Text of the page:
Glenda's Legs Vedran Corluka

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    I was talking with a ST holder who sits in the East Stand next to the away fans and he said that during the City game our fans above the away fans were throwing things at the fans down below.
    It doesn't augur well.
    Also said the stewards where he sits have said they are dreading Saturday.
     
  10. mephitis

    mephitis Ramon Vega

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    "Yes agree. Everything about it is great. Easily the best I've been to.

    Only downside is the location and the ball ache that it is to get away after the game, but I am sure they will improve that over time.

    Makes Arsenal and the Emirates look totally tin pot. West Ham is miles short of it and as for Palace....

    Spurs now own London football. No one is even close. Fair play to them."

    From supporters of a team that had held out until, and then lost in the 88th minute. Hats off Mr Levy! Hats off!
     
  11. DubaiSpur

    DubaiSpur Chris Perry

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    This is a Brighton blog I occasionally follow - the post is about the game, but also about the existential questions Brighton fans (and really, all fans of teams that struggle in the Prem) ask themselves.

    And it's also about the stadium.

    http://www.wearebrighton.com/matchday/match-review-tottenham-hotspur-1-0-brighton/

    'Match Review: Tottenham Hotspur 1-0 Brighton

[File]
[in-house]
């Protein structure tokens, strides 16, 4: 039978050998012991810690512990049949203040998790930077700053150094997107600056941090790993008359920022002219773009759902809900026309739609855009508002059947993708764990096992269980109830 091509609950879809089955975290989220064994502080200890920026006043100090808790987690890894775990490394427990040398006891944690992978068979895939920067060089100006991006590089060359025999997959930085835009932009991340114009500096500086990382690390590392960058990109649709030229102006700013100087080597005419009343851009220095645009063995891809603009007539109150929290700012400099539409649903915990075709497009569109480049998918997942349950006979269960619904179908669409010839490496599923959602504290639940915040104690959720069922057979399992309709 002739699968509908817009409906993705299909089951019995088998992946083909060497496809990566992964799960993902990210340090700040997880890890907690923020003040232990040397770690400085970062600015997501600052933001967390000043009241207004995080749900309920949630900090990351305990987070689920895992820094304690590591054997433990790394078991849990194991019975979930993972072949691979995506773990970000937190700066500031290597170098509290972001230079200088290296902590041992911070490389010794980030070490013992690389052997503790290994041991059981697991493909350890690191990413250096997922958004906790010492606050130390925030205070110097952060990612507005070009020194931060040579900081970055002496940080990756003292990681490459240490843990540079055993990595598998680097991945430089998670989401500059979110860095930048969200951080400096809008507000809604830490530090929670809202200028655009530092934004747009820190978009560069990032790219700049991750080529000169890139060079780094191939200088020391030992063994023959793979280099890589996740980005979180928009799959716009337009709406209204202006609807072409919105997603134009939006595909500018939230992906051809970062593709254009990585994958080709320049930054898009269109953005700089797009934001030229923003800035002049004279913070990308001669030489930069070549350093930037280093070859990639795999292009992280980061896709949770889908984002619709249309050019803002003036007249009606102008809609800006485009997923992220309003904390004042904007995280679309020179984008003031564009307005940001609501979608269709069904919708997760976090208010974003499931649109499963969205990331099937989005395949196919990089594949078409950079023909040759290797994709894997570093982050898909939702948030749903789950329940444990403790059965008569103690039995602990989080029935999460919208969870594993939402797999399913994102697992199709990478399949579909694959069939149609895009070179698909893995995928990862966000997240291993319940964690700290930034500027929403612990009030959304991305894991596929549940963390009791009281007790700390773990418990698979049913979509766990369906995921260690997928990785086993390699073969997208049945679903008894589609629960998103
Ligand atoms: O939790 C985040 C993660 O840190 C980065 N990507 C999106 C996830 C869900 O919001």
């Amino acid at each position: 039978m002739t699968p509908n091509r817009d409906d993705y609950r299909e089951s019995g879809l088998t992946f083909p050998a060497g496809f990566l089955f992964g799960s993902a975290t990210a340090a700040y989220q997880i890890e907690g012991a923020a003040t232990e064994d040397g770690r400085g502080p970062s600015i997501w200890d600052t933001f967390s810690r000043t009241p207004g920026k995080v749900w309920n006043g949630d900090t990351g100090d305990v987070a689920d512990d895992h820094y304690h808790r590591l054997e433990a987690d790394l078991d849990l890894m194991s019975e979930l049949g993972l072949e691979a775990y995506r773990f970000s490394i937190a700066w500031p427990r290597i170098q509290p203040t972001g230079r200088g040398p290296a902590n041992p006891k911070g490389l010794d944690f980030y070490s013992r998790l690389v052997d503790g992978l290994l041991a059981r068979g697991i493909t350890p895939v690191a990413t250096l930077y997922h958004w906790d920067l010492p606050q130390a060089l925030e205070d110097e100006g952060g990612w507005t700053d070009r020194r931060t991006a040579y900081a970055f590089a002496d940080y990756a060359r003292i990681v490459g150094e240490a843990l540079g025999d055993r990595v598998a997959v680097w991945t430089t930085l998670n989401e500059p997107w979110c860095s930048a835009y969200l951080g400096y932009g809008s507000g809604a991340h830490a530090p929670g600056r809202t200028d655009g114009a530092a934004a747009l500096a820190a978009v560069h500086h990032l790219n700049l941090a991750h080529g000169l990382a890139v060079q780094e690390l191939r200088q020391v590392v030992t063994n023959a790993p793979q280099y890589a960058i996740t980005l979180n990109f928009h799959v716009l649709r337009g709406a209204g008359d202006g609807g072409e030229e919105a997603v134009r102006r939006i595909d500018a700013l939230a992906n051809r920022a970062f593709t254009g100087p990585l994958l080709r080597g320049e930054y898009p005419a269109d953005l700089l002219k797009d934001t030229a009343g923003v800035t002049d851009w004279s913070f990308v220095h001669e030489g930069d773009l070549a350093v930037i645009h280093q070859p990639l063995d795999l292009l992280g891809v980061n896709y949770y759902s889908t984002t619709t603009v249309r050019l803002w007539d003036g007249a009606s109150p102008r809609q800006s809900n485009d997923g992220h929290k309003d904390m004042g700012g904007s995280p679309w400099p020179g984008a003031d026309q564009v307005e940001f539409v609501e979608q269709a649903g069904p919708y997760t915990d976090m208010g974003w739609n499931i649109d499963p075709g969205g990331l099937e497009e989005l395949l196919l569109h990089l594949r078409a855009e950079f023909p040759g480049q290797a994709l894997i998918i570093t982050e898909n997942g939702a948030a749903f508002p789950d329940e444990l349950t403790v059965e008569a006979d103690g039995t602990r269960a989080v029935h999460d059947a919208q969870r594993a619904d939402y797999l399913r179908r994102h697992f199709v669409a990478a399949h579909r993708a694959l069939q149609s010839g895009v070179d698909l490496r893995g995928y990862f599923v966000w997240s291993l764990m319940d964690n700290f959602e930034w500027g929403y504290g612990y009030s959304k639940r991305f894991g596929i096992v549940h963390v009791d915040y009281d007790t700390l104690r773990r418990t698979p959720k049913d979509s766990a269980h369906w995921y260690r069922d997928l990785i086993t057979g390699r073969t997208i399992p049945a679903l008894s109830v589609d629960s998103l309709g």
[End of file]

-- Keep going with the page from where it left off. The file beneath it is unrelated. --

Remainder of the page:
One of the most interesting things about Brighton and Hove Albion’s dire run of form lately has been the increasing number of people who have talked about relegation from the Premier League actually being a positive thing.

    These aren’t just new supporters who aren’t used to us losing a few games either. Proper dyed in the wool Albion fans who’ve been there through the toughest times are publicly saying they wouldn’t mind us going down as they don’t like the Premier League. You won’t find a more dedicated Albion fan than John Baine, and yet he sparked quite the debate about it with a post on an Albion Facebook group before Saturday’s trip to Wolverhampton Wanderers.

    The theory goes that if we go down, we’ll win more games and it will therefore be more enjoyable. Except we might not. Of the teams relegated last season, only West Bromwich Albion look likely to finish in the top six this year.

    In the past 20 years, only 10 teams have won an immediate return to the top flight. The Championship is a ridiculously tough division to get out of and there are no guarantees of success, especially when your squad could end up being dismantled. That would probably happen to us with the likes of Maty Ryan, Lewis Dunk and Shane Duffy sure to attract big offers from elsewhere.

    Then there is the financial argument in favour of going down. The Championship is cheaper and you get eight extra games. Except it isn’t cheaper. Last time we were in the second tier, we were paying nearly £40 for tickets to games at Ipswich Town and The Leeds United. There is no £30 cap on away tickets, as there is in the Premier League.